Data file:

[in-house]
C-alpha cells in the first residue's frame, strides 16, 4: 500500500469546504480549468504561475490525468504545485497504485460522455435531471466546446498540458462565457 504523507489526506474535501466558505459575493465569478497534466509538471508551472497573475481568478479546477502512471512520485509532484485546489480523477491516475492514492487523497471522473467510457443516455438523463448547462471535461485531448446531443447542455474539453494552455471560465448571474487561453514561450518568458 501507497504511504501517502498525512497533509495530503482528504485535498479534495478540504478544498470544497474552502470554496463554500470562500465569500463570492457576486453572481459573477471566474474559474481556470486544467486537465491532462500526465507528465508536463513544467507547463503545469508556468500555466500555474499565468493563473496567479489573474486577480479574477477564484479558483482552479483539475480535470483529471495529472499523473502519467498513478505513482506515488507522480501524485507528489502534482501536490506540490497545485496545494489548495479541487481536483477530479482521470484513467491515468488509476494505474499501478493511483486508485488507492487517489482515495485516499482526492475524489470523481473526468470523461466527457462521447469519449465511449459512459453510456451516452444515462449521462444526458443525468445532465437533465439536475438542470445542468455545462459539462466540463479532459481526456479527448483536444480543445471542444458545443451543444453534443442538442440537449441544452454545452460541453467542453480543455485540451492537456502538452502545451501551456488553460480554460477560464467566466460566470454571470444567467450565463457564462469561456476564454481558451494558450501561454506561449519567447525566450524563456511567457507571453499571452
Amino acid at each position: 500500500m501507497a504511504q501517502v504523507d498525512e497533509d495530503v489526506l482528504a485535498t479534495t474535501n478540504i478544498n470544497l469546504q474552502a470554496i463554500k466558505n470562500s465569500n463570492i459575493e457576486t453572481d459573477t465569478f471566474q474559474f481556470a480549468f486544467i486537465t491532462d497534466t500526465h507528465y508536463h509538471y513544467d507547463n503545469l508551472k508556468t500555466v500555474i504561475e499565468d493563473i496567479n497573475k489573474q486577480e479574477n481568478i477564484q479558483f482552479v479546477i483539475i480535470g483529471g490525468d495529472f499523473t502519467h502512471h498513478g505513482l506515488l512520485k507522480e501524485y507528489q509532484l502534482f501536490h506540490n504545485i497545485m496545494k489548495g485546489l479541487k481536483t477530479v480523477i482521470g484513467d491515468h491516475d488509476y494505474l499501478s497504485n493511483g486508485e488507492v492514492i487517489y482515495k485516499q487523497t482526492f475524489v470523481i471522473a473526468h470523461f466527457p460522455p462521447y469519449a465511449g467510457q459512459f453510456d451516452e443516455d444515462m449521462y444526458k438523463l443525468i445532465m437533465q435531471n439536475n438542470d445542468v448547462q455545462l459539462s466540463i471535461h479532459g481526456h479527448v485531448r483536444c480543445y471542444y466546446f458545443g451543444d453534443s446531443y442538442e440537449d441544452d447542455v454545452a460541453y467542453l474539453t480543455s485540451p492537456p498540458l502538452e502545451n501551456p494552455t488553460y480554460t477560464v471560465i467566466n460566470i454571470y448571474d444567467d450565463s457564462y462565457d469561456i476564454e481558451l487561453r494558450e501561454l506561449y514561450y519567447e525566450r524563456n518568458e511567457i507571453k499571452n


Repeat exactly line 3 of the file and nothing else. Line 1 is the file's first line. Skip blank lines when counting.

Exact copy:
Amino acid at each position: 500500500m501507497a504511504q501517502v504523507d498525512e497533509d495530503v489526506l482528504a485535498t479534495t474535501n478540504i478544498n470544497l469546504q474552502a470554496i463554500k466558505n470562500s465569500n463570492i459575493e457576486t453572481d459573477t465569478f471566474q474559474f481556470a480549468f486544467i486537465t491532462d497534466t500526465h507528465y508536463h509538471y513544467d507547463n503545469l508551472k508556468t500555466v500555474i504561475e499565468d493563473i496567479n497573475k489573474q486577480e479574477n481568478i477564484q479558483f482552479v479546477i483539475i480535470g483529471g490525468d495529472f499523473t502519467h502512471h498513478g505513482l506515488l512520485k507522480e501524485y507528489q509532484l502534482f501536490h506540490n504545485i497545485m496545494k489548495g485546489l479541487k481536483t477530479v480523477i482521470g484513467d491515468h491516475d488509476y494505474l499501478s497504485n493511483g486508485e488507492v492514492i487517489y482515495k485516499q487523497t482526492f475524489v470523481i471522473a473526468h470523461f466527457p460522455p462521447y469519449a465511449g467510457q459512459f453510456d451516452e443516455d444515462m449521462y444526458k438523463l443525468i445532465m437533465q435531471n439536475n438542470d445542468v448547462q455545462l459539462s466540463i471535461h479532459g481526456h479527448v485531448r483536444c480543445y471542444y466546446f458545443g451543444d453534443s446531443y442538442e440537449d441544452d447542455v454545452a460541453y467542453l474539453t480543455s485540451p492537456p498540458l502538452e502545451n501551456p494552455t488553460y480554460t477560464v471560465i467566466n460566470i454571470y448571474d444567467d450565463s457564462y462565457d469561456i476564454e481558451l487561453r494558450e501561454l506561449y514561450y519567447e525566450r524563456n518568458e511567457i507571453k499571452n